I'm not talking about the whiny brats, the passive-aggressive victims, and the casually cruel. I'm talking about th...more**spoiler alert** I like bad girls.
I'm not talking about the whiny brats, the passive-aggressive victims, and the casually cruel. I'm talking about those women who don't conform to society's expectations and who use every resource they have to thrive. The sluts, the bitches, the fighters and the survivors. Those are the bad girls I like.
You might like a few of them yourself. Historical figures like Elizabeth Tudor and Cleopatra the Great were both bad girls of that mold; if they hadn't been, they'd have been murdered young and we'd have never heard of either of them. Instead, they both schemed, manipulated and even killed to become great queens.
There are beloved fictional bad girls too. Scarlett O'Hara from Gone with the Wind is probably the most infamous. Scarlett is a heroine with insurmountable flaws, but her single minded determination and her raw courage made her an enduring cultural icon. More recent literary history gives us the Dallanger Saga by V.C. Andrews, which captivated millions of readers with its vengeful heroine, Cathy Doll. But as dark and twisted as Cathy is, there's redemption for her.
Not so with the main character of a remarkable novel I just read. Wideacre is not the kind of book that I would normally have picked up, though I am lucky I had no idea what I was getting into, because the surprise was thrilling. Since I had no notion of where the story was going, the first chapter was so dull that I nearly chucked the book in the trash. Worse, I could not find it within me to like the heroine. But soon, I realized that I did not just dislike Beatrice Lacey--I hated her.
And then I could not put the book down.
The narrator of Wideacre is unlike any main character I have ever encountered before with the possible exception of The Marquise de Merteuil from Dangerous Liaisons or Catherine Earnshaw of Wuthering Heights. At first, I read Wideacre because I was shocked. Then I kept reading because I couldn't wait to find out what sociopathic thing Beatrice would do next. But eventually, I became so absorbed in the darkness of her heart and the desperation of her struggle that I was unaccountably moved to tears.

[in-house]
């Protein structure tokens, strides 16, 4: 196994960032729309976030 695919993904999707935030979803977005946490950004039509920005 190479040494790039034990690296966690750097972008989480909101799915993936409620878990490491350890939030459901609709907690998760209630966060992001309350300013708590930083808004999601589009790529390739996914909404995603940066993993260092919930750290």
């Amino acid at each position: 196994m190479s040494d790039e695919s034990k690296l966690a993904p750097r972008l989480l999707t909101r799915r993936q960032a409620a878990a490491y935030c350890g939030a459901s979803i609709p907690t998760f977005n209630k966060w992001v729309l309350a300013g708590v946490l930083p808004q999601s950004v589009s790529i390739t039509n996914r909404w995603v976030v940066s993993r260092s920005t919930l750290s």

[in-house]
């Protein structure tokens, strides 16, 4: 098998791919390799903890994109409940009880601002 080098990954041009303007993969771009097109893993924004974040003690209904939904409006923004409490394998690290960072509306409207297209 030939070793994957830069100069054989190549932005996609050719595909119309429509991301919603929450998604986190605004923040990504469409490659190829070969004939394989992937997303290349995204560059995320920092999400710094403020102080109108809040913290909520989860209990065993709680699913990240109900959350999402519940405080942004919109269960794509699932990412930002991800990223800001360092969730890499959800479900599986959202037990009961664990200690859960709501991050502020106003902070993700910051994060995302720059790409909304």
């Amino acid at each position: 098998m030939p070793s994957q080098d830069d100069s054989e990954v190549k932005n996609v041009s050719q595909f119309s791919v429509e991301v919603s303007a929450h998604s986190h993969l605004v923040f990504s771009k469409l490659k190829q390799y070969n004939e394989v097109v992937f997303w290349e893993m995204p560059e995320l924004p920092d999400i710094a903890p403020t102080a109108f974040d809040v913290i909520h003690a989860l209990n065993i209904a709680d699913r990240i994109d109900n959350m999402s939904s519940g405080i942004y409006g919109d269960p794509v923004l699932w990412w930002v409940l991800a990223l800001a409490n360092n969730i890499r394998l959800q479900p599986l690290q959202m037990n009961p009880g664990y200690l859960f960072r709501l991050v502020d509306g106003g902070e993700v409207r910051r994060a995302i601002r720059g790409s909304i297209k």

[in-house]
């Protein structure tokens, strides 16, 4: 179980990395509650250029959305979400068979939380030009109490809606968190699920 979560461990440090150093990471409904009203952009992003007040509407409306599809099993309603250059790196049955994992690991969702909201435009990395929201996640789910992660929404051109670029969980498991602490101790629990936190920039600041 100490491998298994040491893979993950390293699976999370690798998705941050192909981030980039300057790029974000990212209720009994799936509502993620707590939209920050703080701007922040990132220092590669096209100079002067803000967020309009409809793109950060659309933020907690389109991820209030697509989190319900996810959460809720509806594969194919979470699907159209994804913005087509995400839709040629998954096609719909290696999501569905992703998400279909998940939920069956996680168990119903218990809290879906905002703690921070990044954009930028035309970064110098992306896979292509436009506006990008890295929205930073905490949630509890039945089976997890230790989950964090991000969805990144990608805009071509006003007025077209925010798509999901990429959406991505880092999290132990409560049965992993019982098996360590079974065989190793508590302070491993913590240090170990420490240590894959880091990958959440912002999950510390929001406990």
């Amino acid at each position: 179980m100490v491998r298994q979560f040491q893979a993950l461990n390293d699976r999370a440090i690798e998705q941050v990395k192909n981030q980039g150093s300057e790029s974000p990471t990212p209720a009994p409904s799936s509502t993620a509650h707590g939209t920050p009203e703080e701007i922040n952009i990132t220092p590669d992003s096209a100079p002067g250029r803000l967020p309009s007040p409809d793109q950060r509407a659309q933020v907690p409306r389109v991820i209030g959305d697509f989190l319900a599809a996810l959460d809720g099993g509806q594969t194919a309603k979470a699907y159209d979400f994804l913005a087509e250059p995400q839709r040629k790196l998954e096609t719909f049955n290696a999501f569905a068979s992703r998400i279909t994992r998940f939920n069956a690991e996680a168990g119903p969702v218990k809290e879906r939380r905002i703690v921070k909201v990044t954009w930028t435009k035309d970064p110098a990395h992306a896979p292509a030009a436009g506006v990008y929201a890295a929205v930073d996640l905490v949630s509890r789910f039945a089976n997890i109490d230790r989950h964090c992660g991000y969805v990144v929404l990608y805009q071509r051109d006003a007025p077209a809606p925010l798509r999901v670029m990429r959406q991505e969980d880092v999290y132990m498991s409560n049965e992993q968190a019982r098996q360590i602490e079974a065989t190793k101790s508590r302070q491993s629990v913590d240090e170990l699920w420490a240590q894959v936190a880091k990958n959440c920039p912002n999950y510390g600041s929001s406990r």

While I could see no road to redemption for Beatrice, and I did not come to love her, I took no joy in her failures. This book is a tragedy, and in spite of the wildly divergent reviews on Amazon.com, I think it'll resonate with every woman's inner villainess.
Though Beatrice is not a normal woman by any stretch of the imagination, she is a product of the sexism of her times. Some of her vices, in a man, would be virtues. It's her absolute refusal to accept the role that society has set out for her that turns her into a monster. It's not that Beatrice can't love. It's that she doesn't love as a woman ought to. And when she does love, it's to such excess that it destroys everything.
In less exaggerated ways, I suspect every woman has been there. Driven by passions that are unseemly, unacceptable, and difficult to control. Usually, this manifests itself in semi-innocent transgressions, like spying on a boyfriend's email or calling his cell phone 47 times. I've done neither of these things, but I understand the impulse and have sins of my own. Passion can destroy.
Indeed, I worry sometimes that is going to be the legacy of Hillary Clinton--another admirable bad girl who seems poised, at this moment, to rip apart what she most loves in the world. I'm certainly not calling her a villainess or comparing her sins to the evils of Beatrice Lacey. But Wideacre must be understood as a woman's fable.
It's a lesson in violent passions unrestrained by conscience or apology. And though it purports to be historical fiction, there are some plausibly deniable fantasy elements that pull it into the speculative fiction realm. It's also a book with political and historical lessons; a thinking person's gothic horror. But at its core Wideacre is epic myth. Beatrice is a goddess, with all the potential for destruction that entails.
Wideacre is not a perfect book. It's too long by about 200 pages. It's repetitive, overwrought, surreal, and after a while, you can see the ending coming like an unstoppable freight train; you're just there to watch the wreck. This is a dark book, disgusting and compelling at once.
It's also a book that will haunt me for a long time.(less)